Geez, even aliens have changed since then hey? What will happening 40 years from now I wonder. I’ll be 94 eeeeeek. Hope they still make aqua converse sneakers! xoxox

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    • You always notice the details! Thank you.

      I used inexpensive acrylic paint from the craft store, then added a couple of coats of outdoor decoupage. I think that’s what did the trick. Nice to know it worked so well. I did the same on my three EarthBox planters and they too look good a year later.

      You are the queen of bargains, so I’m sure you’ll be back to Chapters for those kits. They sound cute, though clearly over-priced.

      I think my mom might have made those little shift dresses. She would pick up a remnant and make things like that. It takes a lot more fabric these days (LOL).

      I once read that memories began when we’re verbal, which for most children is between 2.5 and 3, but honestly I don’t have any memories from that young age. I have snippets of memories from those days, and think it would be fun to write everything down and see if one memory unearths another.

      Interesting you should ask about the memories outside vs. in. I do think most of the memories are outdoors. You’re right, not much to do inside as a kid. We were in on the bitter cold days, but even in winter, we got a chance to go outside, bundled up and ready to expend some energy.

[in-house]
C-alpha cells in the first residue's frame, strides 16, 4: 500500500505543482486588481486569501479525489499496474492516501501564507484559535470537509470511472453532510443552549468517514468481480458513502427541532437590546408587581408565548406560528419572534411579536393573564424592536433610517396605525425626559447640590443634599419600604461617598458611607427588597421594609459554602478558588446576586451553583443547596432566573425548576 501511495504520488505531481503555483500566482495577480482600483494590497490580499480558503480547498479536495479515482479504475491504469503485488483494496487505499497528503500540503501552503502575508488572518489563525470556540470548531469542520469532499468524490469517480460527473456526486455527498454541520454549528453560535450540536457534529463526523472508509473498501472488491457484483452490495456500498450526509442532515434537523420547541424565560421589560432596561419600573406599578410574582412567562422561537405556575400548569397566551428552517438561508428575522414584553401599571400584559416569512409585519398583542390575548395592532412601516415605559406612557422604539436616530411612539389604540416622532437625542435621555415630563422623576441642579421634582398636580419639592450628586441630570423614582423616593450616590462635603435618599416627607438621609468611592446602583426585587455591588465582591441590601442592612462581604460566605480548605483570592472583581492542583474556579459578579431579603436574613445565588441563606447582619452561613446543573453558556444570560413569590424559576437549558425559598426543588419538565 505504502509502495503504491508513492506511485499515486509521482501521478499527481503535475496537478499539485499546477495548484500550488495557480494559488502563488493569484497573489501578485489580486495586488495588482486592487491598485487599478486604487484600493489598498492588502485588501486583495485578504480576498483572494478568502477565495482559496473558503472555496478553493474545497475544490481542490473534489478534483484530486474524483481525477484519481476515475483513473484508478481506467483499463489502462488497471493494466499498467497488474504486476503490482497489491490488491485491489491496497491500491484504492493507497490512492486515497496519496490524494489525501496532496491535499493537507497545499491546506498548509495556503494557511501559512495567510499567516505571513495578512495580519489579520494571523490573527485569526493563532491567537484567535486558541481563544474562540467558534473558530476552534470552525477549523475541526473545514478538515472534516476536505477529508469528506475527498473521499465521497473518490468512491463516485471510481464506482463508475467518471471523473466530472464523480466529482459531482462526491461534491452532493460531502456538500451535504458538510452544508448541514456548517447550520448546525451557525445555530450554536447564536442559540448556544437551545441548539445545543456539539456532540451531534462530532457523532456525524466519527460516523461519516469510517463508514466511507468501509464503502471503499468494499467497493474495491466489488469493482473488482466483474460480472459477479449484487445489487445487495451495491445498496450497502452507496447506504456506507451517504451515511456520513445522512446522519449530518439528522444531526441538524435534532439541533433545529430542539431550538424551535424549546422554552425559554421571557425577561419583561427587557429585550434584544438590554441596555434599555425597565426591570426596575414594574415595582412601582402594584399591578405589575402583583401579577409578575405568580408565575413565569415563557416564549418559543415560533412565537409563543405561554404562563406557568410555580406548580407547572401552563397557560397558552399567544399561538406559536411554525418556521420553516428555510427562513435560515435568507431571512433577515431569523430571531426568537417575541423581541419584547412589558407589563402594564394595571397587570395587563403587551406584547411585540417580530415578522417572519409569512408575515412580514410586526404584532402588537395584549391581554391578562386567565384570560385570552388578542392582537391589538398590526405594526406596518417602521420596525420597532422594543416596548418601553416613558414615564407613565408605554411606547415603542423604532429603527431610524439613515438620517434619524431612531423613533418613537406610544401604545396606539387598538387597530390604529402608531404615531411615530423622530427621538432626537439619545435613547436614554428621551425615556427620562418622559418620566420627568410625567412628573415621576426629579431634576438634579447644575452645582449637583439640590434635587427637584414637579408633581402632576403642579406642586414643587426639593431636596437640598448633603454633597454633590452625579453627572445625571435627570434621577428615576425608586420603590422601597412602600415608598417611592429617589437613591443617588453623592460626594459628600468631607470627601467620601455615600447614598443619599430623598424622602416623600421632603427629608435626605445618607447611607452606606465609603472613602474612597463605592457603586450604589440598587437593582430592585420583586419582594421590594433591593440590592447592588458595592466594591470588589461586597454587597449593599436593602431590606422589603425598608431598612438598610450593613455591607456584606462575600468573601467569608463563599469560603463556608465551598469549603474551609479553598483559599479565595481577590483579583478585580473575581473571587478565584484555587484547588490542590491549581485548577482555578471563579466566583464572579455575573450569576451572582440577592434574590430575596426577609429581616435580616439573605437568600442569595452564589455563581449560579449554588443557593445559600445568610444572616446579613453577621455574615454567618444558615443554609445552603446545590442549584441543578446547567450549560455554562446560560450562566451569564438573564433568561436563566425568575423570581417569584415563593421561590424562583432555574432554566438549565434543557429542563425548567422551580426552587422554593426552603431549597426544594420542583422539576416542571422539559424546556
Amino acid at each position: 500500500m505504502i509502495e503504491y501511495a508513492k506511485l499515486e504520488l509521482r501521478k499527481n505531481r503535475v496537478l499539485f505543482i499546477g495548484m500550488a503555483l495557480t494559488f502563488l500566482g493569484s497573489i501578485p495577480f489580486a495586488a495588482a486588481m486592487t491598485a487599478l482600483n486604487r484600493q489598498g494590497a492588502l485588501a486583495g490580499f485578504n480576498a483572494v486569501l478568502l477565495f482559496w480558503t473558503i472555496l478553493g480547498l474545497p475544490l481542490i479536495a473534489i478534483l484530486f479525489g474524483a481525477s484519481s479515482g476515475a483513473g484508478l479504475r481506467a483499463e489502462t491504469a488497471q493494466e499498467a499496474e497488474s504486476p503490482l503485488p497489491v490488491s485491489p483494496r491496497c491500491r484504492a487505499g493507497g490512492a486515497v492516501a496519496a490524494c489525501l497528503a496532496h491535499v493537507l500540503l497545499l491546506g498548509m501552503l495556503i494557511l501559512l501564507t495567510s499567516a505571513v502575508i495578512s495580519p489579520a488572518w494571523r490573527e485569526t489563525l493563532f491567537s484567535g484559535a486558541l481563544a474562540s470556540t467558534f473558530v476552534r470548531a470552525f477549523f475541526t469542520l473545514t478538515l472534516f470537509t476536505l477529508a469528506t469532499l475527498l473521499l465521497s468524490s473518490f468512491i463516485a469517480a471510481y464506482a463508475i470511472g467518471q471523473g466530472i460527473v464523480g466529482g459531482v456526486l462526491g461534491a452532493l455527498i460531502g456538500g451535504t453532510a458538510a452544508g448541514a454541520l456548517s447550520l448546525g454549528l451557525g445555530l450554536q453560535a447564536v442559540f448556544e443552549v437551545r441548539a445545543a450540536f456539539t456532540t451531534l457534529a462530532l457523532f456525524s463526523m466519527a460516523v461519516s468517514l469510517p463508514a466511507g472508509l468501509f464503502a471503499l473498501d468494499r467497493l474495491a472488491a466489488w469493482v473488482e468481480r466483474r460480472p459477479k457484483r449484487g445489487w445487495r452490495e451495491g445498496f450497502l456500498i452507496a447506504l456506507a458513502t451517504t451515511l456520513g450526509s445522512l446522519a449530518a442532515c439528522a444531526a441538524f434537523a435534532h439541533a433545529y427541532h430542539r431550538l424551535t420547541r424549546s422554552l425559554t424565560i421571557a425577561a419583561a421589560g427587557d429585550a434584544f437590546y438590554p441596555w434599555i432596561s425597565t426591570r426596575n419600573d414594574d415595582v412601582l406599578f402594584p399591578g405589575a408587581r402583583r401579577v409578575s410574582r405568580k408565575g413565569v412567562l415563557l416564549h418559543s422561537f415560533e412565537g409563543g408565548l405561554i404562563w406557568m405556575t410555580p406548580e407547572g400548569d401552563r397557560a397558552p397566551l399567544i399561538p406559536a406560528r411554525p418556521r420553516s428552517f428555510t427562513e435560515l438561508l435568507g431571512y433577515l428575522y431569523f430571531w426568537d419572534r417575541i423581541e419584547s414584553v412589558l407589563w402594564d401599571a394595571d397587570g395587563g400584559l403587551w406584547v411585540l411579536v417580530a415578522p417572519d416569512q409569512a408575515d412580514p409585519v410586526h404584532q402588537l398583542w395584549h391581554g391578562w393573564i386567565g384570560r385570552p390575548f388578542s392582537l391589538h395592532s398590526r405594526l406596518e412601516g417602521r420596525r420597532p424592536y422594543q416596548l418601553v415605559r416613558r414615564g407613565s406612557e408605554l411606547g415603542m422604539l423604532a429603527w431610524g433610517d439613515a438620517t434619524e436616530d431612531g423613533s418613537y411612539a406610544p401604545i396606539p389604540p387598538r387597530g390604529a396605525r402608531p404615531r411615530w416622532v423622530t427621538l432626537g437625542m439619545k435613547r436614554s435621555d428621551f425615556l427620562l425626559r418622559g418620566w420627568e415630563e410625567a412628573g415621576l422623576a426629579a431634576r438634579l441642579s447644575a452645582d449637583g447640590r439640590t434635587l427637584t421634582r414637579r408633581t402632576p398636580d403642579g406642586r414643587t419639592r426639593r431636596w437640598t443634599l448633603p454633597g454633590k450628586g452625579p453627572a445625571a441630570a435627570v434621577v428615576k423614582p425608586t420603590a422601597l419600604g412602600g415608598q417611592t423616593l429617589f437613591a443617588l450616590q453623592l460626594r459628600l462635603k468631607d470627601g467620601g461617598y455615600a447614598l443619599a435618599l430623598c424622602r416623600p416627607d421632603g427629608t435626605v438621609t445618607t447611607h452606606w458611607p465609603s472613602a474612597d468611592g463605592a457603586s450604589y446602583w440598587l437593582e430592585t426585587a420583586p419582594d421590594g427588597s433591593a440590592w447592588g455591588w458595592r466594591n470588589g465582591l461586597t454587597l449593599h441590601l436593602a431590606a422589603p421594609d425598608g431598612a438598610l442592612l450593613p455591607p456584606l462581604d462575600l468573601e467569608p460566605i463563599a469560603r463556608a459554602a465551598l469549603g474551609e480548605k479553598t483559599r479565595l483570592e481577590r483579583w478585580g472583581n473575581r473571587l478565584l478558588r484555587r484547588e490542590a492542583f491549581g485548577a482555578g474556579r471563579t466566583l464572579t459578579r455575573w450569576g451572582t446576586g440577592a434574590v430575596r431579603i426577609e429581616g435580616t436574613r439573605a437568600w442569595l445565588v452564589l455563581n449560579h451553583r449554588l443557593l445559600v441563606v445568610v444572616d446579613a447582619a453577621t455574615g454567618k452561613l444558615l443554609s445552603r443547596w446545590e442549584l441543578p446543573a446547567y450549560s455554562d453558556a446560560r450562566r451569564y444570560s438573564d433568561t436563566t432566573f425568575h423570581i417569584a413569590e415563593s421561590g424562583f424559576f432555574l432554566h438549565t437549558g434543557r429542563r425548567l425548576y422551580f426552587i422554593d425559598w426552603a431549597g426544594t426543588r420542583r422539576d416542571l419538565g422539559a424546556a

Here comes Petals in her aqua converse sneakers, with matching cane. Alys is along for the company wearing practical, boring, black shoes, trying to keep up with you. xoxoxo

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      • Weez il get you some practical ‘aqua shoes’…..that’s what spray paint is for. LOL I actually glittered my black and white converse sneakers the other day. They now how very sparkly gold toes. Maybe you would like practical aqua shoes with sparkly gold accents? I’m on it bestie. Stick with me, we’ll be the coolest ones on our block. We’ll skip to our discounted movies together…la la la (can you take shorter strides though? Your legs are so much longer) xoxoxoxox k